SPOKANE, Wash. — Calmer winds and cooler temperatures were allowing firefighters to go on the offensive Monday against a destructive wildfire that has charred hundreds of square miles of terrain in Washington.
The Carlton Complex of fires in north-central Washington had burned about 379 square miles, fire spokesman Andrew Sanbri said Monday.
“There is optimism in the air, but we don’t want to give the impression that all is good,” Sanbri said. “Things are improving.”
The fire was only 2 percent contained Monday.
Firefighters planned to aggressively protect some houses near Libby Creek on Monday, by keeping the flames from jumping the waterway, Sanbri said. Okanogan County Sheriff Frank T. Rogers estimates that 150 homes have been destroyed already, but he suspects that number could be higher. The fire is being blamed for one death.
Firefighters on Monday had also planned to burn some fuel on the north side of the fire to help build a fire line, but that operation was canceled, fire spokesman Don Carpenter said.
Firefighters were also hampered by the loss of electricity in the area due to downed power lines and poles, which hurt communications. There was no estimate on when utilities would be restored.
The forecast for Monday and Tuesday called for lighter winds and lower temperatures, said Spokane-based National Weather Service meteorologist Greg Koch.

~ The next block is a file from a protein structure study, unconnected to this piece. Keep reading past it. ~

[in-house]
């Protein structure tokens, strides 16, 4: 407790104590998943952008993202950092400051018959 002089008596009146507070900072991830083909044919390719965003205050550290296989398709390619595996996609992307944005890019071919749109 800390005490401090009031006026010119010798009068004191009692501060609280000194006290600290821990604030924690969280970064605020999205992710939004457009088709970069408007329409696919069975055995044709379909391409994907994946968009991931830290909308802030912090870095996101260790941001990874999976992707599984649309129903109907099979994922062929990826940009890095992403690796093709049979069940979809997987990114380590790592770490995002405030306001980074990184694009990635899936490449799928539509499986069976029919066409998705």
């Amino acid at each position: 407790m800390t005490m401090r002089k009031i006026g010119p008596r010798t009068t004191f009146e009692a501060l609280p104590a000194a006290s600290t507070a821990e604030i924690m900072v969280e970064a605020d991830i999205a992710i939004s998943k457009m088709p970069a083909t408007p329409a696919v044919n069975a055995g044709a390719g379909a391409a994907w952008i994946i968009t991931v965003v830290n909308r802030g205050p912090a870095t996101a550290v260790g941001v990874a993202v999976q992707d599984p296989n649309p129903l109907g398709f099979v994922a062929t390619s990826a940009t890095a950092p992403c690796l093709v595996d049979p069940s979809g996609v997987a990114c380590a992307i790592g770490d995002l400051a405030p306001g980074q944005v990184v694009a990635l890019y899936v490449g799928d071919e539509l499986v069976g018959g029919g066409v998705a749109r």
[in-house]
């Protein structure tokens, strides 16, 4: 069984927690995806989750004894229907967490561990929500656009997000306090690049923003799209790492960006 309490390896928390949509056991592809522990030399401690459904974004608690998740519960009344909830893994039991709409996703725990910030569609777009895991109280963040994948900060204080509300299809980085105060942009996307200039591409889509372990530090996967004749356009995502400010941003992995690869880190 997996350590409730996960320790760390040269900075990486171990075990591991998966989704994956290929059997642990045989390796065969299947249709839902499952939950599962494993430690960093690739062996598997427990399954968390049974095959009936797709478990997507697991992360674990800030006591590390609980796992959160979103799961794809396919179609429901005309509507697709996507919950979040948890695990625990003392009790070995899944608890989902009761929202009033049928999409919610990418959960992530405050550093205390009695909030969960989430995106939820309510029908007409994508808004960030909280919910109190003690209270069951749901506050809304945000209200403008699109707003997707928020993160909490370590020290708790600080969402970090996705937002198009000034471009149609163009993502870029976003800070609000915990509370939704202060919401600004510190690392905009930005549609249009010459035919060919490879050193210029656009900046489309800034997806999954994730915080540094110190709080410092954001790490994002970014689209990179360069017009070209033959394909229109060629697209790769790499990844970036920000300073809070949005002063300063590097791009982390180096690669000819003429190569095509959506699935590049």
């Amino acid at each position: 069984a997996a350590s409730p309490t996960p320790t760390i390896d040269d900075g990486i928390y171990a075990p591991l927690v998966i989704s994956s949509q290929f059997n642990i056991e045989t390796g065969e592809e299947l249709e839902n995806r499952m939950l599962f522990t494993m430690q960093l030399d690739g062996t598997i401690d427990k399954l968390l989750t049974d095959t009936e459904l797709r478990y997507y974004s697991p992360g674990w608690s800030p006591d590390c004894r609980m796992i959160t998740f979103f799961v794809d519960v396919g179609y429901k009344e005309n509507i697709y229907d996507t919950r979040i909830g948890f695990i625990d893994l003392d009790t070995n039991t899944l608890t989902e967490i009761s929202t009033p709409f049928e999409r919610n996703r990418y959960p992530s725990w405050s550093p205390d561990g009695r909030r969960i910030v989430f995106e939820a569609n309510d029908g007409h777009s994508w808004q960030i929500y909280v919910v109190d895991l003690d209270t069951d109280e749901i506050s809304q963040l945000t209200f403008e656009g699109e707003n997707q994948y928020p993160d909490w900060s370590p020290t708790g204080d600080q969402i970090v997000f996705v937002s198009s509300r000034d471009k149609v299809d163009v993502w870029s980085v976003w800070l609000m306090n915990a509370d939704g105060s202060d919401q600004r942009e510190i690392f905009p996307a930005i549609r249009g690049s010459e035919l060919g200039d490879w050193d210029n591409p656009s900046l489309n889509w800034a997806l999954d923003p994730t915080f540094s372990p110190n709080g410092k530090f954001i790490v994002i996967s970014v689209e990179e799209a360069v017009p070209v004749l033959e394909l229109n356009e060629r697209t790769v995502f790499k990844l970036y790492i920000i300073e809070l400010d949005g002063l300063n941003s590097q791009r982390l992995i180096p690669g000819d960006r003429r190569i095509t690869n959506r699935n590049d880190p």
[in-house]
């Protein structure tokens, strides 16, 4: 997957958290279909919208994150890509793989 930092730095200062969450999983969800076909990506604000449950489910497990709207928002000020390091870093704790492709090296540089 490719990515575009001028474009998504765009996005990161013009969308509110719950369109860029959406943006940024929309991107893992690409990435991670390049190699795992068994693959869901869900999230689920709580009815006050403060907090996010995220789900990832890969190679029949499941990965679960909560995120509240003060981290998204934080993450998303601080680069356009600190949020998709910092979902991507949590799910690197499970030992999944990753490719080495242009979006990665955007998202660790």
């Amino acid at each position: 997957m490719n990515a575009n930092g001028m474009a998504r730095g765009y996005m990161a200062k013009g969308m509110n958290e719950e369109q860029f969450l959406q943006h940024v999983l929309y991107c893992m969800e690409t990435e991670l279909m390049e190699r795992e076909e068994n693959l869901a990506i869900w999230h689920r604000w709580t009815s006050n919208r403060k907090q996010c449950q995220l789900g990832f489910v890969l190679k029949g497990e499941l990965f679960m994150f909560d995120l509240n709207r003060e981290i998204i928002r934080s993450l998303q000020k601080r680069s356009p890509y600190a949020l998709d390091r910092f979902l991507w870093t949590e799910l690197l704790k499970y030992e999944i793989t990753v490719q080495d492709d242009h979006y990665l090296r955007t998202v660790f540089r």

Then on Wednesday a “vigorous” front is expected to cover Washington, bringing rain to much of the state. But it will also bring lightning, he added.
“The benefits of the system are still up in the air,” Koch said. “We may get some rain where we need it, but we may also experience some lightning that could cause some new ignitions.”
The fire has created smoky conditions and reduced air quality in much of eastern Washington and northern Idaho.
Rogers said one man died of an apparent heart attack while fighting the fire near his home. Rob Koczewski, 67, was stricken Saturday while he and his wife were hauling water and digging fire lines near their home. Rogers said Koczewski was a retired Washington State Patrol trooper and U.S. Marine.
There are more than 1,600 firefighters battling the flames, assisted by more than 100 fire engines, helicopters dropping buckets of water and planes spreading flame retardant, Sanbri said.
Many towns in the scenic Methow Valley remain without power and have limited landline and cellphone service. Okanogan County Public Utility District officials told local news outlet KREM that fully restoring power to the area could take weeks.
Karina Shagren, a spokeswoman for the state’s Military Department, said 100 National Guard troops were on standby, and up to 1,000 more in Yakima could receive additional fire training.